Move your body. Exercise is an often neglected piece of mental health care. However, aerobic exercises such as running, cycling and swimming increase blood flow and have the ability to reduce the impact of anxiety and depression. Those who exercise may also notice better sleep, sex drive and self-esteem.
Connect with others. A landmark 1988 study by the University of Michigan showed that a lack of social connection is a more significant detriment to health than obesity, smoking and high blood pressure. With loneliness on the rise, seeking social connection is more important than ever and can help with longevity, emotional intelligence and overall well-being.
Be creative. Creativity may be your secret advantage when it comes to caring for your mental health. Whether you like to play an instrument, doodle, write code, cook or plan parties, being creative can increase positive emotions, reduce depression, stress and anxiety and improve immune system functioning.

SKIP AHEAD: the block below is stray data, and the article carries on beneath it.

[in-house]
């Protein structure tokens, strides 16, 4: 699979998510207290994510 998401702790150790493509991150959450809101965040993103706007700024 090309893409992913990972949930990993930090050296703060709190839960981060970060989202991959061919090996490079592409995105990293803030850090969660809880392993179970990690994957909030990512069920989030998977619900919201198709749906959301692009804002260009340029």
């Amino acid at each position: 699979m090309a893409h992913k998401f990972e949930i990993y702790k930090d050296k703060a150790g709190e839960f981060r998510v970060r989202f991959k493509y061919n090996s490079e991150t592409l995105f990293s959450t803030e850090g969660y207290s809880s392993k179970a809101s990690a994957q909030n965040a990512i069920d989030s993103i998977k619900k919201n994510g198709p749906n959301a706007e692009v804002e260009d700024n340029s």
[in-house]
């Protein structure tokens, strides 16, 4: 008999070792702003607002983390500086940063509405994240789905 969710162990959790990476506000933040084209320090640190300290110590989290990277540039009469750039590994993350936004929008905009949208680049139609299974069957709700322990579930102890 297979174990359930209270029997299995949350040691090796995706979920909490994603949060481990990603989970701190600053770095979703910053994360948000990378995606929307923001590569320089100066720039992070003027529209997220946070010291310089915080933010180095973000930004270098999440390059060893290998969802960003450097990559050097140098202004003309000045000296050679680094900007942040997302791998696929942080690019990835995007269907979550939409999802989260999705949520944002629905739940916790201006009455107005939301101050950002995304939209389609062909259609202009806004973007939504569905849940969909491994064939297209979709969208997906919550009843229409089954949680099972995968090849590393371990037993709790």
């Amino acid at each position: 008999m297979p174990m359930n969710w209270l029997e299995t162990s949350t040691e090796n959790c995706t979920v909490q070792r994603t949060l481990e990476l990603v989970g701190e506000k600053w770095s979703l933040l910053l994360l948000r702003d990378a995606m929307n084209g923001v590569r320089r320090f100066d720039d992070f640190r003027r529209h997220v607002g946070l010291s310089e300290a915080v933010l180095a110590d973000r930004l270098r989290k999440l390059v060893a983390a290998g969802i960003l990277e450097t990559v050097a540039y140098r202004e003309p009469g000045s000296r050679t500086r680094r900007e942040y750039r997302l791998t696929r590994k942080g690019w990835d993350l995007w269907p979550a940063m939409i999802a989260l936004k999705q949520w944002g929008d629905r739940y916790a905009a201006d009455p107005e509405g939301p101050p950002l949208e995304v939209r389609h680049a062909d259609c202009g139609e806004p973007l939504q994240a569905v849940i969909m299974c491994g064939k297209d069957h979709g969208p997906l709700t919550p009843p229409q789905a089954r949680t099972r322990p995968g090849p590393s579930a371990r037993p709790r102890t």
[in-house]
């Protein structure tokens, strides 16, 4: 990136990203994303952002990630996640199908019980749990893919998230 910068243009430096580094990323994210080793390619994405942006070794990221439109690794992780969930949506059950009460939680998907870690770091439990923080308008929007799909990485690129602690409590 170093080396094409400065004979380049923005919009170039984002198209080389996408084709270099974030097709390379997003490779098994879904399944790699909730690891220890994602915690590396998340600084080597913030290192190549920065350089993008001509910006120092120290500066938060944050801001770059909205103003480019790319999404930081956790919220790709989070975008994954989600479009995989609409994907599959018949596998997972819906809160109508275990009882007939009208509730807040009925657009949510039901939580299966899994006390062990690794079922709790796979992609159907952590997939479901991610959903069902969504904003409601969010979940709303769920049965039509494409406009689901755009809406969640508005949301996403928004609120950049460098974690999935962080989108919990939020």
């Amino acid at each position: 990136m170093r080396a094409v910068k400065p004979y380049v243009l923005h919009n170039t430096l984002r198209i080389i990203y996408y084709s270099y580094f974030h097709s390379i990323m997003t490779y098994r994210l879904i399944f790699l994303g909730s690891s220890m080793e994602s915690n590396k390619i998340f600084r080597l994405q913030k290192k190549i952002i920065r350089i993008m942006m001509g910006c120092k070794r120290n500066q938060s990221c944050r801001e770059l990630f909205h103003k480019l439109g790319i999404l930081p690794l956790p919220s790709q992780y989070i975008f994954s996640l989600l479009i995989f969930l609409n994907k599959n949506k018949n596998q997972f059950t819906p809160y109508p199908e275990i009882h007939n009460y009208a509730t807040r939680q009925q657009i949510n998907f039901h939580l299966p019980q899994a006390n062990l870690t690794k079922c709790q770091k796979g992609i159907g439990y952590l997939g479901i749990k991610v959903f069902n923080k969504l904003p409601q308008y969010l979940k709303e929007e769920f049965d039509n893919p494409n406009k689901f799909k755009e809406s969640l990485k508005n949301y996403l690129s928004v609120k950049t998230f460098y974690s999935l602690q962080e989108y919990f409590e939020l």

Treat yourself. While it’s not always the answer, as fans of the television show Parks and Recreation know, sometimes you just need a “treat yo’ self” day. While the trend has inspired many memes, in all seriousness treating yourself can be a helpful and nurturing tool for improving productivity, validating self-worth and reinforcing positive behavior.
One self-care practice that ticks many of the above boxes is taking a rejuvenating soak in the bathtub. Indulging in a bath can be a great way to practice self-care and improve your mental health. All at once, you’ll get to treat yourself, step away from screens, relax and potentially even sleep better. At Saltology®, our premium bath salts are here to help with just that.
All in all, self-care is important for building resilience, bouncing back from trauma and counteracting stress and burnout. Whether you are going through a good time or a bad time in life, caring for yourself and your mental health can help you sleep better, strengthen relationships and improve overall enjoyment of life.
It’s a cycle: the more effort you put into self-care, the easier it will be to engage in self-care activities such as drinking water, taking a warm bath or doing something creative. So, how will you practice self-care today?